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Computing

School Closure- Remote Learning Opportunities

 

Here are some websites that we think will help you work with your children at home, reinforcing much of the work we do here in school. Why not have a try and let us know how you get on.

 

General Computing:

Coding and Programming:
E-Safety:

AR (Augmented Reality):

‘Alan Turing gave us a mathematical model of digital computing that has completely withstood the test of time. He gave us a very, very clear description that was truly prophetic.’

George Dyson

How we teach Computing at The Round House:

 

In Reception teachers teach Computing using the EYFS Framework, and the National Curriculum. Computing is included in Continuous Provision and sometimes through focused activities. This includes the use of simple age appropriate programs and programmable toys. 

 

In Years 1 to 4, Computing is taught mainly in the ICE Zone and is often linked to the topic of the term, in cross-curricular learning. It is also taught in the ICE Zone as a stand-alone activity to cover separate Computing Objectives. New topics are taught whole class by the class teacher at the start of term during Creative Week, to ensure that new skills or programs are not missed by any child

 

In Year 5 and 6 Computing is taught in separate lessons once a week. They plan to teach a block of study each half term. There are some elements of cross-curricular learning through English, Science, Art, History and Geography.

 

Teacher Assessment is used to determine the ability of the children in school. We ensure that there is progression from between the year groups so that all areas are covered at the appropriate level for each year group.

Computing is the new name for ICT from the new national curriculum.

 

The Computing Curriculum can be divided into three inter-related strands:

  • Computer Science
  • Information Technology
  • Digital Literacy

     

Computer Science:

This strand of the curriculum links closely to the control element of the old ICT curriculum.

 

Pupils will learn what algorithms are – this is the basis of what they need to know in order to write computer programs. It is possible and beneficial to learn computer science away from computers or other digital devices - this is also known as unplugged. Role play and kinaesthetic activities can help pupils develop logical reasoning.

 

Pupils will be able to write algorithms and programs. They also learn to find mistakes (bugs) and fix them, in their own programs and those of other people. When writing programs they will learn that there are often different ways of getting the right outcome, and they need to be able to evaluate the programs to decide which is the most efficient.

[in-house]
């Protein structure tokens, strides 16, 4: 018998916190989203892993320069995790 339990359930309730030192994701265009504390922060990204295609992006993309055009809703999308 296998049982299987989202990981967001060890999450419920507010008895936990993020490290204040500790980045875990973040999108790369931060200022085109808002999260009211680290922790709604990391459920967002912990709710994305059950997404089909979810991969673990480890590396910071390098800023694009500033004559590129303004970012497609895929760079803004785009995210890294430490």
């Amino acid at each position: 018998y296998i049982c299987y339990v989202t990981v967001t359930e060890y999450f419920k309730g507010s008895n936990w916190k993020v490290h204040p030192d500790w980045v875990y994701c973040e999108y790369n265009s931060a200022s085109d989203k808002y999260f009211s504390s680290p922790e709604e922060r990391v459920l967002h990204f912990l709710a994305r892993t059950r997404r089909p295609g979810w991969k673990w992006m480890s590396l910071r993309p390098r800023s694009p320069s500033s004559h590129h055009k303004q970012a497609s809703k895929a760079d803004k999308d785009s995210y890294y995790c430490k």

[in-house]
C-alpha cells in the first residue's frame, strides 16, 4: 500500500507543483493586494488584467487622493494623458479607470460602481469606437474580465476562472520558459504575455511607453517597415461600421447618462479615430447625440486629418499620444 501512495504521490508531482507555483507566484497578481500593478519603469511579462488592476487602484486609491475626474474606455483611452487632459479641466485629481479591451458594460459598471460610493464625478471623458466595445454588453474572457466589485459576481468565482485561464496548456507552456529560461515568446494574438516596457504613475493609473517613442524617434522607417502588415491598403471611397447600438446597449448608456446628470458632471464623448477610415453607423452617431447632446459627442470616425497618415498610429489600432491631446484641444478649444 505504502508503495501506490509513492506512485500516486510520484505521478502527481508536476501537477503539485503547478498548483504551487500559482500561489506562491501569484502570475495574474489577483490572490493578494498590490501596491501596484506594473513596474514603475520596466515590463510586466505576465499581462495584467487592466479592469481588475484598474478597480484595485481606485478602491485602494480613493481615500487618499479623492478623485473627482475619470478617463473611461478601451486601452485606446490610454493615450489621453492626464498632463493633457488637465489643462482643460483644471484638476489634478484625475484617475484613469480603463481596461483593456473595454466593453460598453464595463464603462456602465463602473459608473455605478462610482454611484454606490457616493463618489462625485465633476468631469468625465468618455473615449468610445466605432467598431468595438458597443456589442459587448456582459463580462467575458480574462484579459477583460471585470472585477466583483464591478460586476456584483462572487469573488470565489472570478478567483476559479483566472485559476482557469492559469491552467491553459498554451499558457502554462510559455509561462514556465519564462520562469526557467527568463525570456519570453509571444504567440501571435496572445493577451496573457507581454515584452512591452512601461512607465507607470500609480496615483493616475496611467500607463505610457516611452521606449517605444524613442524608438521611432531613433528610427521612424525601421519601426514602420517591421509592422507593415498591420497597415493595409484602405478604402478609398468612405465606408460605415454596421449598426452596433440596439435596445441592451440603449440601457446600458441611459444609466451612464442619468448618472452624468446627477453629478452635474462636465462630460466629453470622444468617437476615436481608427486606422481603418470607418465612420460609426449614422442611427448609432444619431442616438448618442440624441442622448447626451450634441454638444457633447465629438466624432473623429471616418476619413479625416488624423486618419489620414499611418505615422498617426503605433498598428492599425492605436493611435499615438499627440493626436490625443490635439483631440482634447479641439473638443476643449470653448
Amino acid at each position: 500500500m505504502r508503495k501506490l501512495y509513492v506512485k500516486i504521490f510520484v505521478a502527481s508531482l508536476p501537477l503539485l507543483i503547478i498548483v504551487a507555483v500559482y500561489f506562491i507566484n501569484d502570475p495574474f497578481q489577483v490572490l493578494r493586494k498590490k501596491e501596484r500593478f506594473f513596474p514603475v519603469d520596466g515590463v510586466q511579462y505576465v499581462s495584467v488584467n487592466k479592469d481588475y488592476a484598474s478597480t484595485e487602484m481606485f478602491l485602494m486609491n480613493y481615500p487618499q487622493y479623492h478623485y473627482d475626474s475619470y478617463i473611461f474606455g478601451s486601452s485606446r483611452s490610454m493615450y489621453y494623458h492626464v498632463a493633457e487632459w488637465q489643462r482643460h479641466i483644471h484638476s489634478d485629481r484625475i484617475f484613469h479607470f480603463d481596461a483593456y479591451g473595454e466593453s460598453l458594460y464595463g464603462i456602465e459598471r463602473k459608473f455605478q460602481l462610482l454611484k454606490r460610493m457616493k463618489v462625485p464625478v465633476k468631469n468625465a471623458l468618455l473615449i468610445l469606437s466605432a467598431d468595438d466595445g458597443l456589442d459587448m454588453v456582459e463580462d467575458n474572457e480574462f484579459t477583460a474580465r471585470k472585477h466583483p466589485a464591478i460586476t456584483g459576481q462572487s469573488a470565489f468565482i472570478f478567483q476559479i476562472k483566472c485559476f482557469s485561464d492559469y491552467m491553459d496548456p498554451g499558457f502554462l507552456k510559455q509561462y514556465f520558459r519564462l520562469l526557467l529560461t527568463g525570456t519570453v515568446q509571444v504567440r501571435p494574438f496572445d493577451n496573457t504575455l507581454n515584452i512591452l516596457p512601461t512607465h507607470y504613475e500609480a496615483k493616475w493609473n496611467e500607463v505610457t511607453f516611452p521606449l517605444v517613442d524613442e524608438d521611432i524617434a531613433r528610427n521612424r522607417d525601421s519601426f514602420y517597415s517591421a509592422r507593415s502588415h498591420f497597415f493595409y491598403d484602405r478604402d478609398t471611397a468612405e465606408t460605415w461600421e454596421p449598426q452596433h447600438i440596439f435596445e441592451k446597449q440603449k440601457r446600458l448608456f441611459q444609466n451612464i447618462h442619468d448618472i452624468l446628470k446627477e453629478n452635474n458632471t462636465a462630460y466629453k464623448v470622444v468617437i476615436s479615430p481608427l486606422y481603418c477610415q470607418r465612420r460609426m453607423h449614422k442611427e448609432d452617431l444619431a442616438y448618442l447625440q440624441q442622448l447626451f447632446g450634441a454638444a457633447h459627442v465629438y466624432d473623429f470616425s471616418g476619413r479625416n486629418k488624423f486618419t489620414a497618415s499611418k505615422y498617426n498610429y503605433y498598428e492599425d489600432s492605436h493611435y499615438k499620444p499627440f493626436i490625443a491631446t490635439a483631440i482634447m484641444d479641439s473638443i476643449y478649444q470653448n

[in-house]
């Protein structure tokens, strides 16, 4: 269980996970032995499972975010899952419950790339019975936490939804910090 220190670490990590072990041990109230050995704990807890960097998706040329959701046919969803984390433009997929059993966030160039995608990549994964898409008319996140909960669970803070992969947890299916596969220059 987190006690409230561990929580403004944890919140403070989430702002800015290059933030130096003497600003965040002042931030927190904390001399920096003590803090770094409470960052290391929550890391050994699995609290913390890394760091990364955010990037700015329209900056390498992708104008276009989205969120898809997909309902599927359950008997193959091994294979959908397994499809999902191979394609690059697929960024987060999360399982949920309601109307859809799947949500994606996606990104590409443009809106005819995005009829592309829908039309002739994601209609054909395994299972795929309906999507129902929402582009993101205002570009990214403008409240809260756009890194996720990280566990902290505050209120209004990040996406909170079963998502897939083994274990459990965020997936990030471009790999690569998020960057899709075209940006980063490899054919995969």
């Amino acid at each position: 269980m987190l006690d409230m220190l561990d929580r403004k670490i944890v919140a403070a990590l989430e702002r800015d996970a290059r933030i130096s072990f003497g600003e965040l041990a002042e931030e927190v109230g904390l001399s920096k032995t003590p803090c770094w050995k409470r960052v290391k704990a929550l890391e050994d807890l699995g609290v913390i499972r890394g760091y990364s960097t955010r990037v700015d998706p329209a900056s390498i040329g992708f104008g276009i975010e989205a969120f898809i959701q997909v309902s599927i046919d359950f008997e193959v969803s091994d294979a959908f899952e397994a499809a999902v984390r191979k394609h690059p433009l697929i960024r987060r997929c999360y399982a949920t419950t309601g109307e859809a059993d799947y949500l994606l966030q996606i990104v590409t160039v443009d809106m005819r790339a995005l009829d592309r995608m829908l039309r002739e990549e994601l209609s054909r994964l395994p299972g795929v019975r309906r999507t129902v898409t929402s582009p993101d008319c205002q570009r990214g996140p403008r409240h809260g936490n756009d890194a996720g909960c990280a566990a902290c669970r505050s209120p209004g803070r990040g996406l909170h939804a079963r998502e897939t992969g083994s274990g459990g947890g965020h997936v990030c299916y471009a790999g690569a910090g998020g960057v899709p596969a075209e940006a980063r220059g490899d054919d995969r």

The computer science strand also requires knowledge of networks and how searches are performed.

 

Information Technology:

This strand of the curriculum equates to what was most of the areas from the old ICT scheme of work. Most of it can be covered by using technology to support other subject areas though it may be necessary to teach some discrete skills.  Students should understand that technology is everywhere, be able to identify the technology they encounter and have a basic understanding of how it works. This will link to work on programming and algorithms.

 

Activities include word processing, creating images, taking and using photographs and video, creating music and animations, using and creating databases, producing websites and contributing to blogs. As well as creation of digital materials pupils will have experience of manipulating and editing their own work and resources from elsewhere. They will learn how to use the tools available but also to have an element of digital literacy – awareness of audience and good design principles. Pupils will experience a range of different applications and software, initially the teacher-led selection but over time pupils-led.

 

Pupils also learn how to store and organise their files so that they can easily be found again, developing an understanding of the devices they can use including: hard drive, USB sticks, school network server, and the cloud storage on the internet.

 

Digital Literacy:

Children need to be able to use technology safely. They will learn to keep their personal information private and treat other people with respect. They will learn to know what to do and where to go for help if they see something that isn't right.  As children get older they will learn how to use technology responsibly. As well as thinking about how their online behaviour affects others they will be made aware of legal and ethical responsibilities, including
respecting copyright and intellectual property rights, keeping passwords and personal data secure and observing terms and conditions for online services.

 

They will understand the main risks relating to:

Content – being exposed to illegal, inappropriate or harmful material
Contact – being subjected to harmful online interaction with other users
Conduct – online behaviour that increases the likelihood of, or causes, harm

 

Children will understand an age appropriate version of the school’s Acceptable Use Policy.